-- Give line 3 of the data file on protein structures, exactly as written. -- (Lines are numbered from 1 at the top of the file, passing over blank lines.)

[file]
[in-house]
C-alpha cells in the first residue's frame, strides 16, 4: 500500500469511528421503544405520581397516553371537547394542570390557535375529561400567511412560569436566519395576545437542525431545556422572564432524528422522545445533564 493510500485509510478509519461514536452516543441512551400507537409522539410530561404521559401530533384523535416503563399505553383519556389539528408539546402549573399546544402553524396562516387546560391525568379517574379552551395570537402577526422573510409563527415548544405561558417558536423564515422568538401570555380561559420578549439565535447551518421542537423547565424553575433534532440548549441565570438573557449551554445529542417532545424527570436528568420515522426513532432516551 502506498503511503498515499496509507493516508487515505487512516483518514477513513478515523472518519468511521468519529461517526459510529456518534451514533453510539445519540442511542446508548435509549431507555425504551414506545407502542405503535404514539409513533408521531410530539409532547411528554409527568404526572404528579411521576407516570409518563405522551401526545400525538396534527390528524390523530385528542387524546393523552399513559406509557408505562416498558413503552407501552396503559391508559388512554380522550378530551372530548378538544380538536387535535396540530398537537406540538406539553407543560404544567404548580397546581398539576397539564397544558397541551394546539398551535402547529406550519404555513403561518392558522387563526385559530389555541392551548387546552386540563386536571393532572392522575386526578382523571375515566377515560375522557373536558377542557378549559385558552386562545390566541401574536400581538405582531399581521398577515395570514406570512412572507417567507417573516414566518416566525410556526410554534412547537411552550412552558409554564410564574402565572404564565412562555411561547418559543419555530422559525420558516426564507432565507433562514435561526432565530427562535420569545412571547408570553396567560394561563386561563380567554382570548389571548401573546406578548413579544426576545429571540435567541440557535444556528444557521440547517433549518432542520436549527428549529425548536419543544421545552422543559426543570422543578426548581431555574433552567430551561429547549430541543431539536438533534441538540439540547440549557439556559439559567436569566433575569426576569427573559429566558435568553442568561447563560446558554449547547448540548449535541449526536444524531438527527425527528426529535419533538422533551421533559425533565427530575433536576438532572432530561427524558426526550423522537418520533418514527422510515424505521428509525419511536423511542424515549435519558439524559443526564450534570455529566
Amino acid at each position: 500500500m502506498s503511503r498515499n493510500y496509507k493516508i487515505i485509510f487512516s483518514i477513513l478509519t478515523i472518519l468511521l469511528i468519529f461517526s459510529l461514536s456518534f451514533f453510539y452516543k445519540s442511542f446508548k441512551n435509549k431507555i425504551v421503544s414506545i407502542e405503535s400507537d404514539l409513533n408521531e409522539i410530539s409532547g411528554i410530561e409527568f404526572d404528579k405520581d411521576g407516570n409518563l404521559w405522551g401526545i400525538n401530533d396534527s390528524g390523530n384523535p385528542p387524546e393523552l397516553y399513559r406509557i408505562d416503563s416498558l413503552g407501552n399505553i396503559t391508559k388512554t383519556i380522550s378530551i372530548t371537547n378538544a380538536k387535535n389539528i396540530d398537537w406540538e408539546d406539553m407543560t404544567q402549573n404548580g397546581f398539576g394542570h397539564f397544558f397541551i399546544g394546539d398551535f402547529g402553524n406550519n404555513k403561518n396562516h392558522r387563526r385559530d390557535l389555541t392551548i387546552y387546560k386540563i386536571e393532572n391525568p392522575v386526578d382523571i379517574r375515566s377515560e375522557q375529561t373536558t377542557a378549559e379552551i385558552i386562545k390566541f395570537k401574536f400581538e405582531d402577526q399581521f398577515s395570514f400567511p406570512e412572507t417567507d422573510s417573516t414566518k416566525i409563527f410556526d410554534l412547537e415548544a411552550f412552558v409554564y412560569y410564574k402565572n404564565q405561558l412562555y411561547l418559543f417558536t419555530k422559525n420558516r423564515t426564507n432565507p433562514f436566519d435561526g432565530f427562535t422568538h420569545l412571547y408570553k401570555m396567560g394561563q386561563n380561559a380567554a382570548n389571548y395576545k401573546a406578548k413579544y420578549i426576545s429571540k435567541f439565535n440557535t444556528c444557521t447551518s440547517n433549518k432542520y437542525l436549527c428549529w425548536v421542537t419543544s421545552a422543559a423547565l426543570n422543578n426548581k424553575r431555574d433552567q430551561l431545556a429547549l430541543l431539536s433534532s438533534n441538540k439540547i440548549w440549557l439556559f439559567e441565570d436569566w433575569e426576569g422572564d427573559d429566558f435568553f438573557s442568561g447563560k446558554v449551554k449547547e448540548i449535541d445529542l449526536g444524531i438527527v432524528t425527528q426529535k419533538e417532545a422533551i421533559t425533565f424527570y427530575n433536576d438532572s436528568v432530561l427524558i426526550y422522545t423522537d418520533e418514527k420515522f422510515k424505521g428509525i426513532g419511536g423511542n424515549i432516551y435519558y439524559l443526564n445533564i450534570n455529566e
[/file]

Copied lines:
Amino acid at each position: 500500500m502506498s503511503r498515499n493510500y496509507k493516508i487515505i485509510f487512516s483518514i477513513l478509519t478515523i472518519l468511521l469511528i468519529f461517526s459510529l461514536s456518534f451514533f453510539y452516543k445519540s442511542f446508548k441512551n435509549k431507555i425504551v421503544s414506545i407502542e405503535s400507537d404514539l409513533n408521531e409522539i410530539s409532547g411528554i410530561e409527568f404526572d404528579k405520581d411521576g407516570n409518563l404521559w405522551g401526545i400525538n401530533d396534527s390528524g390523530n384523535p385528542p387524546e393523552l397516553y399513559r406509557i408505562d416503563s416498558l413503552g407501552n399505553i396503559t391508559k388512554t383519556i380522550s378530551i372530548t371537547n378538544a380538536k387535535n389539528i396540530d398537537w406540538e408539546d406539553m407543560t404544567q402549573n404548580g397546581f398539576g394542570h397539564f397544558f397541551i399546544g394546539d398551535f402547529g402553524n406550519n404555513k403561518n396562516h392558522r387563526r385559530d390557535l389555541t392551548i387546552y387546560k386540563i386536571e393532572n391525568p392522575v386526578d382523571i379517574r375515566s377515560e375522557q375529561t373536558t377542557a378549559e379552551i385558552i386562545k390566541f395570537k401574536f400581538e405582531d402577526q399581521f398577515s395570514f400567511p406570512e412572507t417567507d422573510s417573516t414566518k416566525i409563527f410556526d410554534l412547537e415548544a411552550f412552558v409554564y412560569y410564574k402565572n404564565q405561558l412562555y411561547l418559543f417558536t419555530k422559525n420558516r423564515t426564507n432565507p433562514f436566519d435561526g432565530f427562535t422568538h420569545l412571547y408570553k401570555m396567560g394561563q386561563n380561559a380567554a382570548n389571548y395576545k401573546a406578548k413579544y420578549i426576545s429571540k435567541f439565535n440557535t444556528c444557521t447551518s440547517n433549518k432542520y437542525l436549527c428549529w425548536v421542537t419543544s421545552a422543559a423547565l426543570n422543578n426548581k424553575r431555574d433552567q430551561l431545556a429547549l430541543l431539536s433534532s438533534n441538540k439540547i440548549w440549557l439556559f439559567e441565570d436569566w433575569e426576569g422572564d427573559d429566558f435568553f438573557s442568561g447563560k446558554v449551554k449547547e448540548i449535541d445529542l449526536g444524531i438527527v432524528t425527528q426529535k419533538e417532545a422533551i421533559t425533565f424527570y427530575n433536576d438532572s436528568v432530561l427524558i426526550y422522545t423522537d418520533e418514527k420515522f422510515k424505521g428509525i426513532g419511536g423511542n424515549i432516551y435519558y439524559l443526564n445533564i450534570n455529566e